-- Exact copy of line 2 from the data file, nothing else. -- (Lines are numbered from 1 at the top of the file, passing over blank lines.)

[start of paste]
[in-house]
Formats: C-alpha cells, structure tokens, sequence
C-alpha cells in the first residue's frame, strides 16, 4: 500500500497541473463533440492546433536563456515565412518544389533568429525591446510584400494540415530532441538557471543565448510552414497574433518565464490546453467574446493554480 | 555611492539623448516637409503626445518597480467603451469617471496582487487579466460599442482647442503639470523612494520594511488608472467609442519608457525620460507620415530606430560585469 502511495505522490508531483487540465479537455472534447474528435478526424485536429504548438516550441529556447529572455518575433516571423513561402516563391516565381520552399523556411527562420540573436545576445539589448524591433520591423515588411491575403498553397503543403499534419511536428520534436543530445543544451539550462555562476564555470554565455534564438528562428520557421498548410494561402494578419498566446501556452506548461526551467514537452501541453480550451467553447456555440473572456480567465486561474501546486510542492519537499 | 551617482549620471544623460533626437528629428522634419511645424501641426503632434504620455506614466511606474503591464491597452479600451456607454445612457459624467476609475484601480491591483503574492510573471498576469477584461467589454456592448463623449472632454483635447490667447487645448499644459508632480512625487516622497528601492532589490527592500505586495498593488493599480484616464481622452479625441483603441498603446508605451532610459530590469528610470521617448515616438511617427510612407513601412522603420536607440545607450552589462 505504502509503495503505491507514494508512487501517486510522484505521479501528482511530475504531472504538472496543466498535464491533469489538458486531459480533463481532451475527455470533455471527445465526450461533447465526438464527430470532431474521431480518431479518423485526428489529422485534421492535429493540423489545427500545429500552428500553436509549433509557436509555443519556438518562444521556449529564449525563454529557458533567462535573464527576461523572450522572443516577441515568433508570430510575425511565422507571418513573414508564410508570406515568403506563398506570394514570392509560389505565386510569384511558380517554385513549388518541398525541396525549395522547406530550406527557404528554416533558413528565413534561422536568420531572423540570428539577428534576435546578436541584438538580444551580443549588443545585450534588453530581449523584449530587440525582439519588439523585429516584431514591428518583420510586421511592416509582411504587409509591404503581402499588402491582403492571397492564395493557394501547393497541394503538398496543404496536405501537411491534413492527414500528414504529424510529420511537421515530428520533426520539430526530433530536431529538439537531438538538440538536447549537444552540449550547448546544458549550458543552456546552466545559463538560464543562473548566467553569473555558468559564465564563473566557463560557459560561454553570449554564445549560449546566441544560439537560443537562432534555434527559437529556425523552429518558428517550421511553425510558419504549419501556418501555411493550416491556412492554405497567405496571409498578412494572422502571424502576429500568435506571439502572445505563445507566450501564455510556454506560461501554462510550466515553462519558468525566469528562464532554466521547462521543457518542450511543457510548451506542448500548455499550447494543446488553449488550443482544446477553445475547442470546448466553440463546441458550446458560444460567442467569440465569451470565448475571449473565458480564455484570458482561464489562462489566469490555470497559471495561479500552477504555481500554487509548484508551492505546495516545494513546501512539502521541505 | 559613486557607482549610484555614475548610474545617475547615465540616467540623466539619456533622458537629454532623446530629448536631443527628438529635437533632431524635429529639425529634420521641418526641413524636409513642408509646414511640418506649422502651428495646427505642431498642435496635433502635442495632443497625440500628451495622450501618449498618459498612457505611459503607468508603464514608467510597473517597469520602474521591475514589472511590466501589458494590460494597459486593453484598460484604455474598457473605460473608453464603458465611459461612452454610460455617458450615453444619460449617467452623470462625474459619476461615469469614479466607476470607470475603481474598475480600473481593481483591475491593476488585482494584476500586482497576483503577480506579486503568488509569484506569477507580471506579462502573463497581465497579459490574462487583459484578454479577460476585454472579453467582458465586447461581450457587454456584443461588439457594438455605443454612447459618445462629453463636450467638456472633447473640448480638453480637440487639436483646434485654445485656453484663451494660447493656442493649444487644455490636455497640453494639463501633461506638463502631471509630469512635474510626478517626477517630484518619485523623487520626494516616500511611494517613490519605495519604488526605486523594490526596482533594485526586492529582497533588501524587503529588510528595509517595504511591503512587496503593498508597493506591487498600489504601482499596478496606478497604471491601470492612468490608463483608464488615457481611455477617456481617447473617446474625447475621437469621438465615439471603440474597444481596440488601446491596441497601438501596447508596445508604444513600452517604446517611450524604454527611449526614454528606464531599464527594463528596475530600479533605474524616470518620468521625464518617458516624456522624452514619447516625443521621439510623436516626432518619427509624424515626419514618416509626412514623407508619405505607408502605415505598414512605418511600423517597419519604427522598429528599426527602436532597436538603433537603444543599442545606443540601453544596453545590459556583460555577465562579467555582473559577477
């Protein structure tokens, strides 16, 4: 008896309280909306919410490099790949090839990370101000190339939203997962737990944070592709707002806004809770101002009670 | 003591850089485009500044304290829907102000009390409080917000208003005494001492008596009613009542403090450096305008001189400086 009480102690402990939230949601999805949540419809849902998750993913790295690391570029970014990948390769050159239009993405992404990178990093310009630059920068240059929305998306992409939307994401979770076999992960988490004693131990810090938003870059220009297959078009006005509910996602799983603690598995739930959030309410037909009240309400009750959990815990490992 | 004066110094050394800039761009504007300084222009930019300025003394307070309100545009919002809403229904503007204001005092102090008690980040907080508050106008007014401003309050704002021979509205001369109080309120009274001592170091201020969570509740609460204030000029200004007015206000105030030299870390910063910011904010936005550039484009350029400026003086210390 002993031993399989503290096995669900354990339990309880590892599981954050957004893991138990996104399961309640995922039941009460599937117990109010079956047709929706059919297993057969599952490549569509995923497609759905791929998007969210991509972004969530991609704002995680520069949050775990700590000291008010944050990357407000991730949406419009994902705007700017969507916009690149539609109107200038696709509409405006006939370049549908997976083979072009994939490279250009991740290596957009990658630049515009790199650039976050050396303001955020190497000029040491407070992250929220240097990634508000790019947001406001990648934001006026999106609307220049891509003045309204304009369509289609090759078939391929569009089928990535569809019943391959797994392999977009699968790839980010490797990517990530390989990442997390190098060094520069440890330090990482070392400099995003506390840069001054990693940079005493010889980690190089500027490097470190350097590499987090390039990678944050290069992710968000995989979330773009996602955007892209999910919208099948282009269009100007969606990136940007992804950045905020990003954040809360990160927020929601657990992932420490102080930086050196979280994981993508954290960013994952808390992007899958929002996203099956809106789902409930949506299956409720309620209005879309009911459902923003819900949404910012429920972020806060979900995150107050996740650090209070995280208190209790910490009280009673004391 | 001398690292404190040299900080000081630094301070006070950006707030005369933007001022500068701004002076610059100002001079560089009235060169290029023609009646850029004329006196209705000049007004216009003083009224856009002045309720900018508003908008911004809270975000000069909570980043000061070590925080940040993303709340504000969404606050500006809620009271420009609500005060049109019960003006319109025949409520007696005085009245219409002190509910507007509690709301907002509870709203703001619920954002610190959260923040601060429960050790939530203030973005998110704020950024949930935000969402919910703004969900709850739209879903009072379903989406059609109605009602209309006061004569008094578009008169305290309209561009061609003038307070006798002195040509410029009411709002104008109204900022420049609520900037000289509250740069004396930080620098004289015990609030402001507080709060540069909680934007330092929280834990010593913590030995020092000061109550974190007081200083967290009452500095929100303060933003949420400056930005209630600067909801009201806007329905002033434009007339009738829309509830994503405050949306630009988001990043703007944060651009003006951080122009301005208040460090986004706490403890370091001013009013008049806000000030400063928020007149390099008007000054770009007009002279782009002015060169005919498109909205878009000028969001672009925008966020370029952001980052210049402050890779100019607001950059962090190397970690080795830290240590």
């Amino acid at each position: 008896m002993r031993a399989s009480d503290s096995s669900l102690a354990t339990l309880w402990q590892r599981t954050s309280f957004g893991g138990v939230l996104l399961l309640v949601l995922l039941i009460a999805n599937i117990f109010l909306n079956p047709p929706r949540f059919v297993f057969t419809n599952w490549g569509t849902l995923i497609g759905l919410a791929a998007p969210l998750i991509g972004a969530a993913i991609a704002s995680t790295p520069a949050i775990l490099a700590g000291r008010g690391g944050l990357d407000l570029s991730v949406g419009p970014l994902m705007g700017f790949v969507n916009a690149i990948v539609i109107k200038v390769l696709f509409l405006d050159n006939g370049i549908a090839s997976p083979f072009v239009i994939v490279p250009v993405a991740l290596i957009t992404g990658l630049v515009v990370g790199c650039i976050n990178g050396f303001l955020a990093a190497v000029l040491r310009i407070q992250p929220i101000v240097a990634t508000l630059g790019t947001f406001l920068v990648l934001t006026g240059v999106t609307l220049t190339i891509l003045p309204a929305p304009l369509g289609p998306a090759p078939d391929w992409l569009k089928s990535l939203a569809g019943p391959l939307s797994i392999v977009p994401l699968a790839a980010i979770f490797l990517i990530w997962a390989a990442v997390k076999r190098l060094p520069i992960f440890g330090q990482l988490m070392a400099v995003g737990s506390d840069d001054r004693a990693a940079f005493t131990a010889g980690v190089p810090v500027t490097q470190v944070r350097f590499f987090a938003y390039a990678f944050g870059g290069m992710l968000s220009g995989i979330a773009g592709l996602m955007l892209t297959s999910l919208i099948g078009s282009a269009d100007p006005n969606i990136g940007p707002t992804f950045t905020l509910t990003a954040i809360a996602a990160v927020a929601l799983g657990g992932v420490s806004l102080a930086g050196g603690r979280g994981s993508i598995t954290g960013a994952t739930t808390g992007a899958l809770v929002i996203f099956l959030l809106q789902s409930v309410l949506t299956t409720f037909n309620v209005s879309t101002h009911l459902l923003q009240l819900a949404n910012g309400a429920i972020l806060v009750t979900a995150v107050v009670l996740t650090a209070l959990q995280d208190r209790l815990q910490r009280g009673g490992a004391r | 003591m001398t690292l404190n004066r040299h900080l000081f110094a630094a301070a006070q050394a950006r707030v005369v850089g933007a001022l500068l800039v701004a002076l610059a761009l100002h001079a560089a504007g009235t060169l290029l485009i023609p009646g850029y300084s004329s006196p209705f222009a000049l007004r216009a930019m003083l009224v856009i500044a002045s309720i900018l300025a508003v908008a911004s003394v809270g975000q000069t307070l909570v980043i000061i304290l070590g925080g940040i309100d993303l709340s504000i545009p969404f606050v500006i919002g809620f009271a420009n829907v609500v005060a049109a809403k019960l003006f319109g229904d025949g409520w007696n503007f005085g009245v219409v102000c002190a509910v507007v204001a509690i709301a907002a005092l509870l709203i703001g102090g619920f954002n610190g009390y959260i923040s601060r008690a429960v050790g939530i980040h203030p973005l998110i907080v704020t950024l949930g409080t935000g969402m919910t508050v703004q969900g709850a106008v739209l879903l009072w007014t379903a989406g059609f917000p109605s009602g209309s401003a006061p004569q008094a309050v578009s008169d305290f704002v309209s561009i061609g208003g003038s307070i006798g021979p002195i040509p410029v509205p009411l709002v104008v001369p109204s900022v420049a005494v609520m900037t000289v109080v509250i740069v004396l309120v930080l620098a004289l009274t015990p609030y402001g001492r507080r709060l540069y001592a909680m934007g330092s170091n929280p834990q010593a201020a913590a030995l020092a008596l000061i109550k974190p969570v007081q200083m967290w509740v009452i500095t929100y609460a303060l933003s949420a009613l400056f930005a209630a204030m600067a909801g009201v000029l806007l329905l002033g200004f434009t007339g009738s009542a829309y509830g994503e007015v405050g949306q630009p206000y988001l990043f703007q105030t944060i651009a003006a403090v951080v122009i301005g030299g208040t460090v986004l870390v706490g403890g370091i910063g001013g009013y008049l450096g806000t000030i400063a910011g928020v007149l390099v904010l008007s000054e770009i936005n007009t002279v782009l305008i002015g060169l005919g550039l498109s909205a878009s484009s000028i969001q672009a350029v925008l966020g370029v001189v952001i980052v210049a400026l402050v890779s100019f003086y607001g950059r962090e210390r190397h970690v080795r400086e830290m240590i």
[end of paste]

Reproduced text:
Formats: C-alpha cells, structure tokens, sequence